Getting Started in Astronomy without a Telescope
Here is a nice column in the Boston Globe about getting started in astronomy without a telescope. One thing I can add to it is that many variable stars can be monitored without scopes. There is our old buddy epsilon Aurigae, of course. But there are tons more, too. At the Saskatchewan Summer Star Party last week I made 10 observations of variables without a scope. Six were naked eye and four were with binoculars. I only bring my trusty 10x75 "bear" binocs with me to star parties as I find them the most enjoyable way to cruise the sky, especially under dark skies where you can uncover faint fuzzies almost anywhere you look, especially along the Milky Way (I always imagine the countless and endless fuzzies in Sagitarrius as boiling water within the teapot).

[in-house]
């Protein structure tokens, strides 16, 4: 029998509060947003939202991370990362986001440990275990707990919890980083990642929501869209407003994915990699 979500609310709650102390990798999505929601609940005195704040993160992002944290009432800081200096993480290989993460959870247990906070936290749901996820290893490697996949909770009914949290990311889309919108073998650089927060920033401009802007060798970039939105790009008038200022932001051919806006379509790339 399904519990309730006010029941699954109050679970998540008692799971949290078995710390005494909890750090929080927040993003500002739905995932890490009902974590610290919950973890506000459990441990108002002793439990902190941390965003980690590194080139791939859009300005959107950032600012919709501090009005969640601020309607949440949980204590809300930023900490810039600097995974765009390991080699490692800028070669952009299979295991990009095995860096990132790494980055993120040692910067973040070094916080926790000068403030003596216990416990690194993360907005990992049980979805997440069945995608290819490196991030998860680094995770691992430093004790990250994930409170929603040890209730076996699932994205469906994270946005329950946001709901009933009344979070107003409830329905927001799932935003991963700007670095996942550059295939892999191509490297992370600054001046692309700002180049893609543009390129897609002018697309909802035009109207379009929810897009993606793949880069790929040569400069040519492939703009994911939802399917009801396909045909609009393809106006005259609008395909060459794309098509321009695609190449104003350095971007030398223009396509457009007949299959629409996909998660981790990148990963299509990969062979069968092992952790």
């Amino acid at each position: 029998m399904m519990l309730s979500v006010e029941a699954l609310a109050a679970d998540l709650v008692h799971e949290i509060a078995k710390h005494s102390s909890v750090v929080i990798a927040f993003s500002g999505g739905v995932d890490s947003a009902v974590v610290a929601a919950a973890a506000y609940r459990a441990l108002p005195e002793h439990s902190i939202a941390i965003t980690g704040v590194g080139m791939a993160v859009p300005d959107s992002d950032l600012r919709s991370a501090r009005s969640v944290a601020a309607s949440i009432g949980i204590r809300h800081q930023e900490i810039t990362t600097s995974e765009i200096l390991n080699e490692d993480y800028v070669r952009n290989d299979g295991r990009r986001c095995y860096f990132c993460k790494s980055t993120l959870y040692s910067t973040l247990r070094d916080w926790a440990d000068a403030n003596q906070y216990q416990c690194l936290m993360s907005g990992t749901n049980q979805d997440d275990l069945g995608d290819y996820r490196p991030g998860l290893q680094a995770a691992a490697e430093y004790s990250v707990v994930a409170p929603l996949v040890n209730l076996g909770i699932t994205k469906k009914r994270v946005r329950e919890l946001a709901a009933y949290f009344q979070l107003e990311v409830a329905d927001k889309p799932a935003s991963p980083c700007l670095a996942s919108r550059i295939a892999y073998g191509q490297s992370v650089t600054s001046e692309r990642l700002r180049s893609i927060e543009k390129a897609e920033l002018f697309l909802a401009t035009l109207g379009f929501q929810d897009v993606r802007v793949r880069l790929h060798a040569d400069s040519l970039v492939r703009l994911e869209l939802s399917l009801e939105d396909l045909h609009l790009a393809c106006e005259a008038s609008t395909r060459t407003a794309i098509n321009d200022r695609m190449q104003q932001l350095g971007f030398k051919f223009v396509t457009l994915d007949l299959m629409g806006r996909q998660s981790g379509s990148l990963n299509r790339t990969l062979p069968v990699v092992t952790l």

Our 10 Star Tutorial is made up of stars that are viewable naked eye or with binocs. The AAVSO has a larger list of binocular stars here too. They also have some beautiful constellation finder charts. What I do is use the finder charts to ID the main stars in a constellation. Then I use the Variable Star Plotter to make b-scale and c-scale charts to star hop to the variable. (If you use the 10 Star Tutorial you won't need to do that as they are mostly bright, easy to find stars.)
So if you are ready to advance in the hobby beyond observing epsilon Aurigae, consider a pair of binocs!